Behaviour Change

PROPAGANDA FOR CHANGE is a project created by the students of Behaviour Change (ps359) and Professor Thomas Hills at the Psychology Department of the University of Warwick. This work was supported by funding from Warwick's Institute for Advanced Teaching and Learning.

Wednesday, June 4, 2014

The Magic of Disney: A new Analysis

Disney World - A Magical Place

This is a short advert for Disney World. The previous blog entry looked at a few key techniques used in this advert such as human salience, priming affect, and targeting affect. There are a few others that we can attribute to this advert. Firstly let us look at social consensus. This basically states that the more people are observed to support a particular position or be doing something, the more likely others will join and agree. Milgram et al. (1969) placed confederates on a busy street and had them look up at a building. They found that passers by copied this behaviour and looked up as well. As more people looked up, this increased conformity. In this video, seeing numerous clips of parents telling their children they are taking them to Disney World, increases the likelihood of the viewers to do the same. It even increases the likelihood of them recording the event as seen in the video. This way Disney World gains more homemade videos for future adverts without even asking for them.

This leads on to the next technique that is closely related to social consensus. It is called multiple sources. This advert is made up of multiple clips of parents telling their children that they are taking them to Disney World. In each of these numerous clips, it is seen that the children’s reactions are all extremely positive, and this is recreated over and over again with children of varying ages, both boys and girls. Seeing just one family have such positive reactions is quite persuasive, but by showing numerous ones, this advert becomes even stronger. Harkins and Petty (1981) showed the effects of multiple sources compared to one on persuasion strength. They showed that using three different speakers for three different arguments, was more persuasive than having just one speaker for all three arguments. This finding was replicated using synthetic voices as well by Lee and Nass (2004). These experiments showed that increasing the number of sources, increased the amount the recipients of the message thought about them. When the arguments are strong this increases persuasion. In this case the fact that the children’s positive reactions were so strong is very compelling and persuasive.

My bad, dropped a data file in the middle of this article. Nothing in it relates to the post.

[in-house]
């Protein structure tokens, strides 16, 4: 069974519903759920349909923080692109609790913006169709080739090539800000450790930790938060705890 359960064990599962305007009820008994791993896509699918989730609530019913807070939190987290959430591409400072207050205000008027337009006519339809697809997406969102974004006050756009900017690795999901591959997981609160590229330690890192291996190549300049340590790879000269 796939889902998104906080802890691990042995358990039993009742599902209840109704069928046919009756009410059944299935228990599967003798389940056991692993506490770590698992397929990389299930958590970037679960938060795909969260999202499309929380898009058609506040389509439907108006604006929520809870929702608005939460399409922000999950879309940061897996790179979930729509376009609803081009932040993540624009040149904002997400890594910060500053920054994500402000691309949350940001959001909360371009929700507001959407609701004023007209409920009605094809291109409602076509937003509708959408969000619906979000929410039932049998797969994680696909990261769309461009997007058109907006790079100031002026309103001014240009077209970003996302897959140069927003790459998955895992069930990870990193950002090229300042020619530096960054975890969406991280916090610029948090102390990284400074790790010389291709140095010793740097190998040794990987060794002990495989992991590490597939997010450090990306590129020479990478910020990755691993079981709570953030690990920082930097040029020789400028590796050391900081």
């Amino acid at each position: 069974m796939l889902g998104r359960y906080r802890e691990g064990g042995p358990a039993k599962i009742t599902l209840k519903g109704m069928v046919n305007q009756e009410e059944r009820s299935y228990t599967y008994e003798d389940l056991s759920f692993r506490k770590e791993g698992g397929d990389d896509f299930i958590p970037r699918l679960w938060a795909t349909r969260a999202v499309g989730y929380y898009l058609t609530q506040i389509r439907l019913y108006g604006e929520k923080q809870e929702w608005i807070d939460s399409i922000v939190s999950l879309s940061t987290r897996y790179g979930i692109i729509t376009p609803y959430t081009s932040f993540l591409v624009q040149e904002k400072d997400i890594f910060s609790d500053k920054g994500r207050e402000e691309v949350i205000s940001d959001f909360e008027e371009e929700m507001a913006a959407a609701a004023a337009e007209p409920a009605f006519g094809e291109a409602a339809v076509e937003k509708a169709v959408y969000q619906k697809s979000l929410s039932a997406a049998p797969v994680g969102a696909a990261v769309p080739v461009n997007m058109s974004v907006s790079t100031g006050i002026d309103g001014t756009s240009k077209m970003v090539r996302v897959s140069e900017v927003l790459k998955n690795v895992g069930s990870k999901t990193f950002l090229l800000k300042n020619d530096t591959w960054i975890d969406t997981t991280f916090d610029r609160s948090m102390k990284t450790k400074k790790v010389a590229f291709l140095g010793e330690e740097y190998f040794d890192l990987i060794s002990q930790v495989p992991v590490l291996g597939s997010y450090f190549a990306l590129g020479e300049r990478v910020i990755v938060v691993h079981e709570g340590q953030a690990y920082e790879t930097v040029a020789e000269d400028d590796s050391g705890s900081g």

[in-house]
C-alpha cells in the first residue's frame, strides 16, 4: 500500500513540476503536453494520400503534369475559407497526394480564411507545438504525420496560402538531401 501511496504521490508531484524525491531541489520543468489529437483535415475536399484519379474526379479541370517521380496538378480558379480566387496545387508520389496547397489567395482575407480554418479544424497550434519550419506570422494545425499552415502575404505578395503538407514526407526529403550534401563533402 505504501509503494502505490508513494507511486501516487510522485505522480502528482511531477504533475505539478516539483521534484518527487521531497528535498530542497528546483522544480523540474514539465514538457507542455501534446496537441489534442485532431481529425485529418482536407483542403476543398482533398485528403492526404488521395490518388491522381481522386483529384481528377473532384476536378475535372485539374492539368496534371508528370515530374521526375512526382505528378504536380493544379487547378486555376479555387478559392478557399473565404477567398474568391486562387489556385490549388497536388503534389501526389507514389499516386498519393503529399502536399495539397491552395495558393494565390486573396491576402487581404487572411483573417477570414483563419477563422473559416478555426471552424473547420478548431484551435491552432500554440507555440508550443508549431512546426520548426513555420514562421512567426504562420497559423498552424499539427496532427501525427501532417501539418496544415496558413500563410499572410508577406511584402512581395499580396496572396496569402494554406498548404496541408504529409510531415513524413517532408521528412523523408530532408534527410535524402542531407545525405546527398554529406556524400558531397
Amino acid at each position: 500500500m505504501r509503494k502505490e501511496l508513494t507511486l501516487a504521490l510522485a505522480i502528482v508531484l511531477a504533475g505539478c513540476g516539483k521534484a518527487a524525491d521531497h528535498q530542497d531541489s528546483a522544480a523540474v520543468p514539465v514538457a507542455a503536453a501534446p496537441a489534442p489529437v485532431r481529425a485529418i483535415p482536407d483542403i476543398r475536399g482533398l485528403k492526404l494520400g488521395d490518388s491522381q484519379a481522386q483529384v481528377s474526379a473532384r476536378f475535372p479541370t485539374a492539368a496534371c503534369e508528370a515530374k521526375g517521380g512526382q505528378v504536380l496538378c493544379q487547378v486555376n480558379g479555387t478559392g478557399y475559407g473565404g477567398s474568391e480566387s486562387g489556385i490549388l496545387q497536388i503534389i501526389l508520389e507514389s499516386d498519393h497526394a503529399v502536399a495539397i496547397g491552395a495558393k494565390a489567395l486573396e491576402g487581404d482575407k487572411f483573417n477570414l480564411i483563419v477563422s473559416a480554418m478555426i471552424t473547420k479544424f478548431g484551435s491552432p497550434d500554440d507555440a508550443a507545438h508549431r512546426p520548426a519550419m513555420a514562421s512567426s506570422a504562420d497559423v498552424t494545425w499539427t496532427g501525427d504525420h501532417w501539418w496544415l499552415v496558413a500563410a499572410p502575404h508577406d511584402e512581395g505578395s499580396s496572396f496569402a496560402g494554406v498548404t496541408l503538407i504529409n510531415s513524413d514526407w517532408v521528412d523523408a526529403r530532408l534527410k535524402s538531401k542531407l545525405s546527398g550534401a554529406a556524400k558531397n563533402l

A third lesser technique used in this advert, which comes about as a by-product of the previous two is repetition of a message. Repeating a message over and over again generally increases it’s believability and increases people’s acceptance of said communication. Message repetition works by creating a liking for the object or product through the exposure effect. This is shown in a study by Zajonc (1968). Message repetition also increases the validity of facts stated within the message, which is seen in a study by Boehm (1994). In this video, the slight difference is that the message caption, revealing the meaning of the message, comes after the message evidence itself. The message of happiness, or ‘magic’ as the caption labels it, that Disney World brings, is repeated over and over again in the form of the homemade reaction video clips.

All of these, as well as the ones described in the previous analysis contribute to the successful persuasive power of this Disney World advert.


Boehm, L. E. (1994). The validity effect: A search for mediating variables.Personality and Social Psychology Bulletin20(3), 285-293.

Harkins, S. G., & Petty, R. E. (1981). The Multiple Source Effect in Persuasion The Effects of Distraction. Personality and Social Psychology Bulletin, 7(4), 627-635.

Lee, K. M., & Nass, C. (2004). The multiple source effect and synthesized speech: Doubly disembodied language as a conceptual framework. Human Communication Research, 30(2), 182-207.

Milgram, S., Bickman, L., & Berkowitz, L. (1969). Note on the drawing power of crowds of different size. Journal of personality and social psychology13(2), 79.

Zajonc, R. B. (1968). Attitudinal effects of mere exposure. Journal of personality and social psychology9(2p2), 1.

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